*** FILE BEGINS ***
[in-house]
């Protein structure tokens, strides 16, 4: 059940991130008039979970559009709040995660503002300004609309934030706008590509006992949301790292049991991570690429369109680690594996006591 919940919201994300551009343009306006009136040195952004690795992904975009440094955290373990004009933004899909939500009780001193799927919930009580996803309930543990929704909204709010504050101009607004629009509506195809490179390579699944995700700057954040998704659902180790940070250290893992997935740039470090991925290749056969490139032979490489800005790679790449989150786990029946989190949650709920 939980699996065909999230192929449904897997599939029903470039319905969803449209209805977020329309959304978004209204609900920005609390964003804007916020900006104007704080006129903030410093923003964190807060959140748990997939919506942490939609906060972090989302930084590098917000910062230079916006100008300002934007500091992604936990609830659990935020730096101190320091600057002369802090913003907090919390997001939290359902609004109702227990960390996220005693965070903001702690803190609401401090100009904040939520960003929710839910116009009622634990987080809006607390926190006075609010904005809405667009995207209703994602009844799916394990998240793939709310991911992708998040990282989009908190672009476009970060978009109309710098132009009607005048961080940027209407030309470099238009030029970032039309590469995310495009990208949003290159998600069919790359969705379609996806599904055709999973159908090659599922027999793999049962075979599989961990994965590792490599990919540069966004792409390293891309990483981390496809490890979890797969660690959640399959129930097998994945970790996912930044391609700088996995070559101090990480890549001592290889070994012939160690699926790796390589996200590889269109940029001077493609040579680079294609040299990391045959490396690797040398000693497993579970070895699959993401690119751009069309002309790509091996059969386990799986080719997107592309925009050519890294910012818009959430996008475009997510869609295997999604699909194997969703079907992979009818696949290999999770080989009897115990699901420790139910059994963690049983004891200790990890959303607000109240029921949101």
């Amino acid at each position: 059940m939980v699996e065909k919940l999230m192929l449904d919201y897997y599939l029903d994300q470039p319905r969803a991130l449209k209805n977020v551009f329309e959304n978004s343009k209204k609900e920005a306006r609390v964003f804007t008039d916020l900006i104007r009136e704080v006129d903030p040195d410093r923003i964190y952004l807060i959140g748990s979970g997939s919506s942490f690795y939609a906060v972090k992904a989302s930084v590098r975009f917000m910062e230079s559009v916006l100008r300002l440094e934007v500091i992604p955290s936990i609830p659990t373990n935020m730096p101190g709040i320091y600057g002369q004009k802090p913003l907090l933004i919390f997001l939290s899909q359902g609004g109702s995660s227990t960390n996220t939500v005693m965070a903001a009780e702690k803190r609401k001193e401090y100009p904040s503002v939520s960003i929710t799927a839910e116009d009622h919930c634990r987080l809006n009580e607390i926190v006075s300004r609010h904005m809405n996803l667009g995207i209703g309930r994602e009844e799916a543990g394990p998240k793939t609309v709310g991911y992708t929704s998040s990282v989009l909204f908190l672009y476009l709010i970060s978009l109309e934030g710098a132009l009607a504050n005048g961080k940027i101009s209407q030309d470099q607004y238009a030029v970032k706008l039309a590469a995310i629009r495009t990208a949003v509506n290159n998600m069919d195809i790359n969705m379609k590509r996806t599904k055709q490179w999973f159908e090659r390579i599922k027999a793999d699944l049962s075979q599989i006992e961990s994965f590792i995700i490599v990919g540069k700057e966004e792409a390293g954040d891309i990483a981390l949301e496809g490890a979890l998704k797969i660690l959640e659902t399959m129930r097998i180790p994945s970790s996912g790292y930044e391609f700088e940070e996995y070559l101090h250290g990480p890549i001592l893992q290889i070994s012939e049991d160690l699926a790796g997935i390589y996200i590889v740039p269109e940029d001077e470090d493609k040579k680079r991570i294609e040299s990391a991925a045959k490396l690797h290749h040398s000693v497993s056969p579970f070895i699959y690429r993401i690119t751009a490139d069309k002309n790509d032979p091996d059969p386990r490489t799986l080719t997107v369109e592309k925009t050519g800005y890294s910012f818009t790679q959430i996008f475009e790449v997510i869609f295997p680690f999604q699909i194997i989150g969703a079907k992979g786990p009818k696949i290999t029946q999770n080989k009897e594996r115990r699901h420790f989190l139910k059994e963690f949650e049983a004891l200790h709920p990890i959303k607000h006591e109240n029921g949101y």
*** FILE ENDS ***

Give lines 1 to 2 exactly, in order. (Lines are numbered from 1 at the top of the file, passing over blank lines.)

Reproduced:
[in-house]
């Protein structure tokens, strides 16, 4: 059940991130008039979970559009709040995660503002300004609309934030706008590509006992949301790292049991991570690429369109680690594996006591 919940919201994300551009343009306006009136040195952004690795992904975009440094955290373990004009933004899909939500009780001193799927919930009580996803309930543990929704909204709010504050101009607004629009509506195809490179390579699944995700700057954040998704659902180790940070250290893992997935740039470090991925290749056969490139032979490489800005790679790449989150786990029946989190949650709920 939980699996065909999230192929449904897997599939029903470039319905969803449209209805977020329309959304978004209204609900920005609390964003804007916020900006104007704080006129903030410093923003964190807060959140748990997939919506942490939609906060972090989302930084590098917000910062230079916006100008300002934007500091992604936990609830659990935020730096101190320091600057002369802090913003907090919390997001939290359902609004109702227990960390996220005693965070903001702690803190609401401090100009904040939520960003929710839910116009009622634990987080809006607390926190006075609010904005809405667009995207209703994602009844799916394990998240793939709310991911992708998040990282989009908190672009476009970060978009109309710098132009009607005048961080940027209407030309470099238009030029970032039309590469995310495009990208949003290159998600069919790359969705379609996806599904055709999973159908090659599922027999793999049962075979599989961990994965590792490599990919540069966004792409390293891309990483981390496809490890979890797969660690959640399959129930097998994945970790996912930044391609700088996995070559101090990480890549001592290889070994012939160690699926790796390589996200590889269109940029001077493609040579680079294609040299990391045959490396690797040398000693497993579970070895699959993401690119751009069309002309790509091996059969386990799986080719997107592309925009050519890294910012818009959430996008475009997510869609295997999604699909194997969703079907992979009818696949290999999770080989009897115990699901420790139910059994963690049983004891200790990890959303607000109240029921949101």